Here, for the purposes of this Motion, Defendants concede that Plaintiff's back injury is a serious injury. Defs.' Mem. of Law, at p. 9. However, they contest that Plaintiff's conjunctivitis and prostate condition are sufficiently serious. Id. at p. 11.

1. Dr. Vadlamudi

With regard to Plaintiff's serious back injury, the Court finds that Dr. Vadlamudi did not act with deliberate indifference when he limited P laintiff'sback pain medication. Plaintiff was at all times taking Neurotin and, between July 2012 and September 2012, was referred by the pain clinic to receive lumbar epidural injections to relieve his back pain, which Plaintiff refused. Vadlamudi Decl. at ¶ 37; Progress Notes, dated July 2, 2012, at p. 101 & July 17, 2012 at p. 103. Furthermore, Dr. Vadlamudi, convinced that Plaintiff was misusing his narcotics medication, attempted on several occasions to wean Plaintiff off the drugs before discontinuing his prescription. To be sure, the court cannot conclude that Dr. Vadlamudi's orders evince "a conscious disregard of a substantial risk of serious harm." Chance v. Armstrong, 143 F.3d at 702 (quoting Hathaway II, 99 F.3d 550 at 553). And, because every doctor does not treat an illness in the same way, the mere differences in treatment by Drs. Vadlamudi and Zacki does not evince culpability. McKenna v. Wright, 2002 WL 338375, at *8 (S.D.N.Y. Mar. 4, 2002). There is no Eighth Amendment claim "when a doctor disagrees with the professional judgment of another doctor." Id.

Plaintiff also contends that Dr. Vadlamudi acted with deliberate indifference when he denied his request to visit with an outside specialist of his choosing. In particular, Plaintiff complains that he was not allowed to return to Dr. German at Albany Medical Center for follow-up care, but instead was referred for a consultation with a neurosurgery specialist located at Walsh. Progress Note, dated Nov. 3, 2011, at p. 9.

An inmate does not have an Eighth Amendment claim under Section 1983 simply because he disagrees with a particular course of treatment so long as the treatment he received was adequate. Robinson v. Vadlamudi, 2014 WL 1239262, at *7 (N.D.N.Y. Mar. 25, 2014). "The word adequate' reflects the reality that prison officials are not obligated to provide inmates with whatever care the inmates desire. Rather, prison officials fulfill their obligations under the Eighth Amendment when the care provided is reasonable.'" Id. (quoting Jones v. Westchester Cnty. Dep't of Corrs., 557 F.Supp.2d 408, 413 (S.D.N.Y. 2008)). "[D]isagreements over medications, diagnostic techniques (e.g., the need for X-rays), forms of treatment, or the need for specialists or the timing of their intervention are not adequate grounds for a section 1983 claim." Id. (quoting Sonds v. St. Barnabas Hosp. Corr. Health serv., 151 F.Supp.2d 303, 312 (S.D.N.Y. 2001)). Thus, Plaintiff falls short of demonstrating that Dr. Vadlamudi acted with reckless disregard to his back condition by referring him to a different neurosurgery specialist. Farmer v. Brennan, 511 U.S. at 836. More significantly, Plaintiff was seen by various specialists to care for his back pain: he was seen by neurosurgery specialist Dr. Zupurk at Walsh Medical Center on November 23, 2011; based on Dr. Zupurk's recommendation, he visited Dr. German sometime in February or March of 2012; and, on April 7, 2012, a Meditronic representative visited him to adjust his neurostimulator. Jones Dep. at p. 45; Vadlamudi Decl. at ¶¶ 13, 35, & 48.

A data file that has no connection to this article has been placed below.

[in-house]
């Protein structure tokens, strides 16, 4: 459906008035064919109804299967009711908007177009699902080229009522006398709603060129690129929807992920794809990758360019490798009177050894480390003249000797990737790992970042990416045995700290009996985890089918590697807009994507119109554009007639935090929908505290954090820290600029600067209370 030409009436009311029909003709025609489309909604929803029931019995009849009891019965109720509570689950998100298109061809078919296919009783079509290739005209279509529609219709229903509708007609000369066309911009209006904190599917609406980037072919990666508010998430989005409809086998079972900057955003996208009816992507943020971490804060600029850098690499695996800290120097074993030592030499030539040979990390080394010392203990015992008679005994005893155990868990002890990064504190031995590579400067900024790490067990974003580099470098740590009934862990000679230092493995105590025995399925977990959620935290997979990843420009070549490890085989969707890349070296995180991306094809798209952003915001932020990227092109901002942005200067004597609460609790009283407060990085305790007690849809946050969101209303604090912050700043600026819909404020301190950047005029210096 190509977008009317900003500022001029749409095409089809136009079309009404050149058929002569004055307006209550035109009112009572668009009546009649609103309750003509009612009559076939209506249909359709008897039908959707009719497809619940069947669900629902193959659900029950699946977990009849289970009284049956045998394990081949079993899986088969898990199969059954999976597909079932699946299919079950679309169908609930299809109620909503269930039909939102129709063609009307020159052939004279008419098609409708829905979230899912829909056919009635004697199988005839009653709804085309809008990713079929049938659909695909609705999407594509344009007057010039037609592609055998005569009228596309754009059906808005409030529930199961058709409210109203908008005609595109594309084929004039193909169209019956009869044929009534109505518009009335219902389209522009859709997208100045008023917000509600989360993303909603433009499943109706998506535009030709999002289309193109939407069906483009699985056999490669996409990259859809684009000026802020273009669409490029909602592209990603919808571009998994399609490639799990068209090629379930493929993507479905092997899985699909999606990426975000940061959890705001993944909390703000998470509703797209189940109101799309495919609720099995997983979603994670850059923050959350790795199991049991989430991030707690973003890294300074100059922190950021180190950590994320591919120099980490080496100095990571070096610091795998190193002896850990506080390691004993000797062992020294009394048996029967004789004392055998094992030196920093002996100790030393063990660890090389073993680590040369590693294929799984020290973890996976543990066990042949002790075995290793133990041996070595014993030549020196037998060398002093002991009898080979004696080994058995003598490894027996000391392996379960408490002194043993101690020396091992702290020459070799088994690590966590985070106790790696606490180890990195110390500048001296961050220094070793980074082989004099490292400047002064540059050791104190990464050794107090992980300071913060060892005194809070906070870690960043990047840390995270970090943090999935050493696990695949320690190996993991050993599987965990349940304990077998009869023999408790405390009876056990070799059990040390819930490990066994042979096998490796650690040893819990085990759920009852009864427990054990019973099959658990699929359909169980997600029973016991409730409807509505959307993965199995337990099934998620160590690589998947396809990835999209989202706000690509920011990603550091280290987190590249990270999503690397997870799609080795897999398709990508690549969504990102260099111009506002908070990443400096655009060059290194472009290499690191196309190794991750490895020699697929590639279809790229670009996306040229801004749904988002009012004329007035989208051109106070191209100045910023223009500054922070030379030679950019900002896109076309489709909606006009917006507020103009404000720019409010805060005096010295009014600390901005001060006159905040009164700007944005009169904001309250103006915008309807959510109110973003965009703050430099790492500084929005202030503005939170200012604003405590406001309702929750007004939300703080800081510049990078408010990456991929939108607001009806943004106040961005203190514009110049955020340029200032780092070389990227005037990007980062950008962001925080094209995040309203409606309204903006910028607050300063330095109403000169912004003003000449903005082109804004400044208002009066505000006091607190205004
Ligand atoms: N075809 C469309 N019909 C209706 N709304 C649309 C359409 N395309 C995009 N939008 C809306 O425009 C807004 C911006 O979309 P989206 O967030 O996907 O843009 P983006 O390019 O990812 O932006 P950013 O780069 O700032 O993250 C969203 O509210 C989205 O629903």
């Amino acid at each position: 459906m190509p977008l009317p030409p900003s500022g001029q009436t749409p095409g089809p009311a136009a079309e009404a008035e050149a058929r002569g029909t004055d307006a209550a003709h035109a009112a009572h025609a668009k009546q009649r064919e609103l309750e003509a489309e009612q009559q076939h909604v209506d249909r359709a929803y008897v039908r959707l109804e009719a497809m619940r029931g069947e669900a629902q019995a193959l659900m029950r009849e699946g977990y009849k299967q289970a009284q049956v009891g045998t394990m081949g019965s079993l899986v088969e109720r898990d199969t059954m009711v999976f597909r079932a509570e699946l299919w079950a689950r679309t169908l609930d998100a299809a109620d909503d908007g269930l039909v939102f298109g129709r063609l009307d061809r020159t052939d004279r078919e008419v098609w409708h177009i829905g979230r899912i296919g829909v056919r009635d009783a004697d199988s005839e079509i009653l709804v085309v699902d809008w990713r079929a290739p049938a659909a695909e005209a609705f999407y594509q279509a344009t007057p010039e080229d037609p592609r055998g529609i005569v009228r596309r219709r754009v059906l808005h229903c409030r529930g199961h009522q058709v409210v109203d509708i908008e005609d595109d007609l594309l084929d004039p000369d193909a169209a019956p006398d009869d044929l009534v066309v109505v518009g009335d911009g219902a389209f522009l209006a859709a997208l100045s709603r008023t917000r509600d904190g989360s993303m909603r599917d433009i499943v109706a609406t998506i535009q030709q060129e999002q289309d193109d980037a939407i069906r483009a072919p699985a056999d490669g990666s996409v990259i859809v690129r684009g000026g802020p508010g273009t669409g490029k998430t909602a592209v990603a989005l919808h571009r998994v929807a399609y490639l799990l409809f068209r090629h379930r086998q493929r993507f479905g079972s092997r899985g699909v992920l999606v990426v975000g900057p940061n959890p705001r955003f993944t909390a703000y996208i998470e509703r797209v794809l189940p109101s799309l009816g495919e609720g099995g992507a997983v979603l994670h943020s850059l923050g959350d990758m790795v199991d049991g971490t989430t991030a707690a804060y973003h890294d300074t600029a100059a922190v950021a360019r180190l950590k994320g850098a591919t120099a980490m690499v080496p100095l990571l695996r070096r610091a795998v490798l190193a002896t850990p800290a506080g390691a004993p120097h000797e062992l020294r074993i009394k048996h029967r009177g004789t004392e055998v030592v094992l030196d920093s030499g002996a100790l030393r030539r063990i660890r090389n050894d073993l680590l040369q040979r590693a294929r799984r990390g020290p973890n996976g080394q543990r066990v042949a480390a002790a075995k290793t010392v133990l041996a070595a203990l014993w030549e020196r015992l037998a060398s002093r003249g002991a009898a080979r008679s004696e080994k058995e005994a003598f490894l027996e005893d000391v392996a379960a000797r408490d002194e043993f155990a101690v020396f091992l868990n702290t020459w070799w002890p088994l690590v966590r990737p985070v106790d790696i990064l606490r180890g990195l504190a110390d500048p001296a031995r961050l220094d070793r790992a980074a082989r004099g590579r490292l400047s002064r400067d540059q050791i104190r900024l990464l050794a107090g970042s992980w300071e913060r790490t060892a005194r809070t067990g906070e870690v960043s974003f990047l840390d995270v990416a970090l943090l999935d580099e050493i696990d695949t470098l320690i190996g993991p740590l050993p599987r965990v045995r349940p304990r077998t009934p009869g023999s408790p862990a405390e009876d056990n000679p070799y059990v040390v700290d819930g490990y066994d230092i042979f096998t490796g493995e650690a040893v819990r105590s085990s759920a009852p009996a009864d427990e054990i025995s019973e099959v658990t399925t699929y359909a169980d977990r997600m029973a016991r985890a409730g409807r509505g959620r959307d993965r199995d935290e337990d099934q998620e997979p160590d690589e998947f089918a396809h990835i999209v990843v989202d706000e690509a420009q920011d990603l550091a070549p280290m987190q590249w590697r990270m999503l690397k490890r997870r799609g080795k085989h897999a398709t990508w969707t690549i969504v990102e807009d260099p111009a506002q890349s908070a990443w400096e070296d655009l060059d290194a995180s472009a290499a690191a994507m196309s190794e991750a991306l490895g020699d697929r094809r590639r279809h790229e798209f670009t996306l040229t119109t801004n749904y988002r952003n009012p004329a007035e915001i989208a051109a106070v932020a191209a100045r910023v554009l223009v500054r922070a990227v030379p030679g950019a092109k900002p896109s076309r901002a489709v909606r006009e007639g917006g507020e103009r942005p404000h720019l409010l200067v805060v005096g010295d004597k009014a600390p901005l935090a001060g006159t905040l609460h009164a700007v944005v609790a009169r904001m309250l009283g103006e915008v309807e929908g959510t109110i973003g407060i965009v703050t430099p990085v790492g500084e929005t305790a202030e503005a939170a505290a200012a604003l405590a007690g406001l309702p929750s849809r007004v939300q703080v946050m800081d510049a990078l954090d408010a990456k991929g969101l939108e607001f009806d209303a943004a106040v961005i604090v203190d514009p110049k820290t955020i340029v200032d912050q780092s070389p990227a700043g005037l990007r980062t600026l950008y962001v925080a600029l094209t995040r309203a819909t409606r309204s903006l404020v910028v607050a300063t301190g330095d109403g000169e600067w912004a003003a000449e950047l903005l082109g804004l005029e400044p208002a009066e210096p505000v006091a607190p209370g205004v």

Lastly, the Court agrees with Defendants that neither the redness of the eyes caused by conjunctivitis nor Plaintiff's prostate condition constitute serious medical conditions. See Eldridge v. Williams, 2013 4005499, at *11 (S.D.N.Y. July 30, 2013) (signaling that mild asthma, headaches, and irritated and water eyes are not a serious medical condition for Eighth Amendment purposes). Either way, Plaintiff was taken to an eye specialist who prescribed medication for his conjunctivitis, which he received at Marcy. Jones Dep. at pp. 50-51. He was also taken to a specialist who performed surgery on his prostate. Id. at p. 53. Although Plaintiff was not returned to that particular specialist for a follow-up appointment, he was scheduled to see Dr. Vadlamudi for continuing care, which he refused. Id. at pp. 53-54. Because this Court finds that Dr. Vadlamudi provided Plaintiff with a reasonable course of treatment at all times, this Court cannot conclude, as a matter of law, that Dr. Vadlamudi acted with deliberate indifference towards Plaintiff's medical condition(s). Thus, we recommend granting Defendants' Motion as it pertains to Dr. Vadlamudi.

2. Nurse Martin-Smith

To the extent that Plaintiff's pro se Complaint can be construed to allege a medical indifference claim against Nurse Martin-Smith, the Court finds that such claim fails. The Second Circuit has held that "personal involvement of defendants in alleged constitutional deprivations is a prerequisite to an award of damages under § 1983." Wright v. Smith, 21 F.3d 496, 501 (2d Cir. 1994) (citations omitted). Thus, "a plaintiff must plead that each Government-official defendant, through the official's own individual actions, has violated the constitution." Ashcroft v. Iqbal, 556 U.S. 662, 676 (2009).

Here, Martin-Smith was a Nurse Administrator at Marcy. Martin-Smith Decl. at ¶ 6. As a Nurse Administrator, she did not have the authority to prescribe narcotic medication, nor the authority to discontinue a course of treatment. Id. at ¶ 7. Therefore, Plaintiff fails to establish that Nurse Martin-Smith had personal involvement with any decisions involving his course of treatment. Accordingly, we recommend granting Defendants' Motion with regard to the Eighth Amendment claim against Nurse Martin-Smith.